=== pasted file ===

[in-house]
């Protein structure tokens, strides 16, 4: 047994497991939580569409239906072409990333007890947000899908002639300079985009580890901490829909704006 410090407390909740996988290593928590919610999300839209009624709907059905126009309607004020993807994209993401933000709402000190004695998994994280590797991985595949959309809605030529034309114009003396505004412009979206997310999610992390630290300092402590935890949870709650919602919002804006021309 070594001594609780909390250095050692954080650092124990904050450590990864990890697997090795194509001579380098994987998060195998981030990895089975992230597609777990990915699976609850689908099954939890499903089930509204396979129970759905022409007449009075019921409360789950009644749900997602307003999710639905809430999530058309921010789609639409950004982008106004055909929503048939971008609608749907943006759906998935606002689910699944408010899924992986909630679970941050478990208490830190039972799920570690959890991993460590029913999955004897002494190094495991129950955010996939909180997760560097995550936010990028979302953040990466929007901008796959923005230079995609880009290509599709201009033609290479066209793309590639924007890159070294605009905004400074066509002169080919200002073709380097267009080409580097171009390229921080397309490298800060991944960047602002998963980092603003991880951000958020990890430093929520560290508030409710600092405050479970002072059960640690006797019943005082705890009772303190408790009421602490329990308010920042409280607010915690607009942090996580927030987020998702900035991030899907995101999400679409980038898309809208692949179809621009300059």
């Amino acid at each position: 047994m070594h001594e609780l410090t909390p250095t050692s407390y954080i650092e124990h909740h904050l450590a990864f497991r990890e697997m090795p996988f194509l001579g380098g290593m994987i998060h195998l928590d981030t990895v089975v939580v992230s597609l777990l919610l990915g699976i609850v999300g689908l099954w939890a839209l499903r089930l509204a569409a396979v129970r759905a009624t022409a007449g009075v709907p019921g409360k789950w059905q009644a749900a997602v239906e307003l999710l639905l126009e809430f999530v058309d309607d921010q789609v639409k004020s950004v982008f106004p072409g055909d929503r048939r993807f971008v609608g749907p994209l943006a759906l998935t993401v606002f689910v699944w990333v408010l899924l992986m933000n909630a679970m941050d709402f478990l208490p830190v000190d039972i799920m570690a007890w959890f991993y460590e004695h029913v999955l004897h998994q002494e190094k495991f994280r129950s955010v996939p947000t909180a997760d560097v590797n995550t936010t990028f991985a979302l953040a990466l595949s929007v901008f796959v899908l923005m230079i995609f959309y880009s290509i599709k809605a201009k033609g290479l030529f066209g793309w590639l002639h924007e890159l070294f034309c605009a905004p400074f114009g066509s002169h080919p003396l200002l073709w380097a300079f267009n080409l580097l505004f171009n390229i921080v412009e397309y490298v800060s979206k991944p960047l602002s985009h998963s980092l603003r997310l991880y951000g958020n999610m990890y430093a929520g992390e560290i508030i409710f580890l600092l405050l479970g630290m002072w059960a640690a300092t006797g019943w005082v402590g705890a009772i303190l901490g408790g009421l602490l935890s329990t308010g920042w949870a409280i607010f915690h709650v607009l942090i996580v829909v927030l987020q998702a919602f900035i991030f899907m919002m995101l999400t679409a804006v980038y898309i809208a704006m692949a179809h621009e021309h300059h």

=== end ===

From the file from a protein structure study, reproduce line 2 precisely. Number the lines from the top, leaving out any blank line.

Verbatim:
């Protein structure tokens, strides 16, 4: 047994497991939580569409239906072409990333007890947000899908002639300079985009580890901490829909704006 410090407390909740996988290593928590919610999300839209009624709907059905126009309607004020993807994209993401933000709402000190004695998994994280590797991985595949959309809605030529034309114009003396505004412009979206997310999610992390630290300092402590935890949870709650919602919002804006021309 070594001594609780909390250095050692954080650092124990904050450590990864990890697997090795194509001579380098994987998060195998981030990895089975992230597609777990990915699976609850689908099954939890499903089930509204396979129970759905022409007449009075019921409360789950009644749900997602307003999710639905809430999530058309921010789609639409950004982008106004055909929503048939971008609608749907943006759906998935606002689910699944408010899924992986909630679970941050478990208490830190039972799920570690959890991993460590029913999955004897002494190094495991129950955010996939909180997760560097995550936010990028979302953040990466929007901008796959923005230079995609880009290509599709201009033609290479066209793309590639924007890159070294605009905004400074066509002169080919200002073709380097267009080409580097171009390229921080397309490298800060991944960047602002998963980092603003991880951000958020990890430093929520560290508030409710600092405050479970002072059960640690006797019943005082705890009772303190408790009421602490329990308010920042409280607010915690607009942090996580927030987020998702900035991030899907995101999400679409980038898309809208692949179809621009300059």